Katherine Grenier and Amanda Mushal

Oct 19, 2020

Cultures of Memory in the Nineteenth Century

Consuming Commemoration

Palgrave Macmillan 2020

Cultures of Memory in the Nineteenth Century: Consuming Commemoration (Palgrave Macmillan, 2020) explores commemorative practices as they developed in the nineteenth century. The editors of the volume, Katherine Grenier and Amanda Mushal, and its contributors invite the readers to consider memorial practices as insights into the culture of both the public and the private. Through a number of investigations that range from the explorations of music to the study of photographs, the volume emphasizes the interplay of the individual and the society on a larger scale. On the one hand, commemorative practices zero in on the individual: remembering loved ones; honoring friends and acquaintances; celebrating the accomplishments of others, as well as forgetting some events while selecting others to construct family and community stories. On the other hand, however, memorial practices almost always surpass the realm of the private. The volume demonstrates how individual instances of commemorative practices contribute to the formation of the public/national/international paradigms of collective and cultural memory. Moreover, Cultures of Memory in the Nineteenth Century: Consuming Commemoration demonstrates the continuity of commemorative practices which were to some extent incepted and developed in the nineteenth century: in spite of the new technologies which this way or another shape the way we remember and forget, the commemorative consumption of the present day reflects the rudiments of the previous centuries. This memorial continuity is an essential factor in how to manage the inherent discontinuity of remembering and forgetting.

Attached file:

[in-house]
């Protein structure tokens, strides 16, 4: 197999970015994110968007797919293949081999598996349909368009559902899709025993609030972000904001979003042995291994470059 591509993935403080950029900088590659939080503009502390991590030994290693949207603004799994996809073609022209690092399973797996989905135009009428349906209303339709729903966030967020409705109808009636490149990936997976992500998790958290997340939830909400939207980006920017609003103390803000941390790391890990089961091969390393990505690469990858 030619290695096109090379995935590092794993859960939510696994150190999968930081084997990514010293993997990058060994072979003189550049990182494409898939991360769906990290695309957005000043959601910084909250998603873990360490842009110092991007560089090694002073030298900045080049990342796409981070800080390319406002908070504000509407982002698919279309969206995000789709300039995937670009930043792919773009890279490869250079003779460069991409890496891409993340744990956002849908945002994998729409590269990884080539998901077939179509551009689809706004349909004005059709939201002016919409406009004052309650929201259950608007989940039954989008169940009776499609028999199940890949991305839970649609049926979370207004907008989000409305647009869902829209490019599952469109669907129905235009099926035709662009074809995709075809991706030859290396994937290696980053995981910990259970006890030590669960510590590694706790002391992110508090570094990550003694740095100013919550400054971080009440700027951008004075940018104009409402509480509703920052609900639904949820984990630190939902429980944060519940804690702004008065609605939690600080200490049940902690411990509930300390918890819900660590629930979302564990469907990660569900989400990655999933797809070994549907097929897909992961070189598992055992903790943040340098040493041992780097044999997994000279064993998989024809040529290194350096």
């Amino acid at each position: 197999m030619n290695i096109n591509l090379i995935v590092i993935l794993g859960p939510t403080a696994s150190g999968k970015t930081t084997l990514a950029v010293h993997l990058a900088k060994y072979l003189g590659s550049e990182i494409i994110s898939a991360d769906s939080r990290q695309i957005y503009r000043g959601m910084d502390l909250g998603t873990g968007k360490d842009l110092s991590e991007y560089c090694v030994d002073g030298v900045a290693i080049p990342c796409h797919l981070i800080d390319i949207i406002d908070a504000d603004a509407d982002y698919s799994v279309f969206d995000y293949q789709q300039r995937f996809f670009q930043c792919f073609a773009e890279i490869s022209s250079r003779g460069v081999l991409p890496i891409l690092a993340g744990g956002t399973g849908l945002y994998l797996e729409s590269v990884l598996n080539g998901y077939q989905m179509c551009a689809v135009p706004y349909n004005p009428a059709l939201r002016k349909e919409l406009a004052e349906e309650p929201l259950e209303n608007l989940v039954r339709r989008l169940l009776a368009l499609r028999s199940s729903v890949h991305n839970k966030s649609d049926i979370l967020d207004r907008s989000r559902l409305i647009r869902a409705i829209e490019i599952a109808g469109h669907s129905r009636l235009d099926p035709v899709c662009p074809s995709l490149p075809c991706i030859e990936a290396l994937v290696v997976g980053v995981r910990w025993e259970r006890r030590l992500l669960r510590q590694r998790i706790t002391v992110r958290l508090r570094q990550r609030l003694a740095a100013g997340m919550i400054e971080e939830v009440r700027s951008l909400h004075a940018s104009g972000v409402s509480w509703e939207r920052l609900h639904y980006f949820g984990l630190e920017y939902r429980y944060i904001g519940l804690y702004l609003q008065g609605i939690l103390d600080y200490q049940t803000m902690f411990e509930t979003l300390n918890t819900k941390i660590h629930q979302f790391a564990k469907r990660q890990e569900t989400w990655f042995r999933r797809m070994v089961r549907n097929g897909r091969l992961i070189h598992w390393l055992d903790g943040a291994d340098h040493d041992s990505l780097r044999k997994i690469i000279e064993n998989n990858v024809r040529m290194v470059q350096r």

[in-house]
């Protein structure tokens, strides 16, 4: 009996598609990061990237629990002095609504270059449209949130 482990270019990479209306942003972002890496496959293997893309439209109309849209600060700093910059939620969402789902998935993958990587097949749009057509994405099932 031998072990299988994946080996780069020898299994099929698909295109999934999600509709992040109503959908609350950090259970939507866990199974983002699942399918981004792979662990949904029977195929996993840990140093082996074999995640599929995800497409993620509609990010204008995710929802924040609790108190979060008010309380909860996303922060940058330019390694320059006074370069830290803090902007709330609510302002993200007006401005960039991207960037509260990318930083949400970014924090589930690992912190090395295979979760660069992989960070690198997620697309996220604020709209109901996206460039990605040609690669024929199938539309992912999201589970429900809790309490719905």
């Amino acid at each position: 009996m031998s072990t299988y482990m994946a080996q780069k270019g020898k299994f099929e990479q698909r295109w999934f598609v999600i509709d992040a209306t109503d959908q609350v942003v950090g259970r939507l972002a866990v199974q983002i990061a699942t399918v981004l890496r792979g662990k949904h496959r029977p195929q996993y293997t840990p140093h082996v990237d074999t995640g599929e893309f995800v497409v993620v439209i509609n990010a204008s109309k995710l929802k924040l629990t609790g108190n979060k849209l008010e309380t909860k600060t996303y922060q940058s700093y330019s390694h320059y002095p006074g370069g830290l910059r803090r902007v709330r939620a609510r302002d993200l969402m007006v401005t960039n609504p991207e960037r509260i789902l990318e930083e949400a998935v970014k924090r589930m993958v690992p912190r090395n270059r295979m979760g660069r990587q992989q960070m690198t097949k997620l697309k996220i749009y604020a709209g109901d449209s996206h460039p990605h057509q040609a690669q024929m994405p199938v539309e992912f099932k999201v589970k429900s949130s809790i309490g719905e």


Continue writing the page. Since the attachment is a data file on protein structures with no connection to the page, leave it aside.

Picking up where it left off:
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Nataliya Shpylova-Saeed

Nataliya Shpylova-Saeed has a Ph.D. in Slavic languages and literatures (Indiana University, 2022). Her dissertation explores contested memory focusing on Ukraine and Russia. She also holds a Ph.D. in American literature (Taras Shevchenko Institute of Literature, National Academy of Sciences of Ukraine, 2007). In her dissertation on Richard Brautigan, she focuses on postmodernism in American literature. Currently, she is Visiting Assistant Professor in the Department of Russian and Eurasian program at Colgate University (Hamilton, NY).
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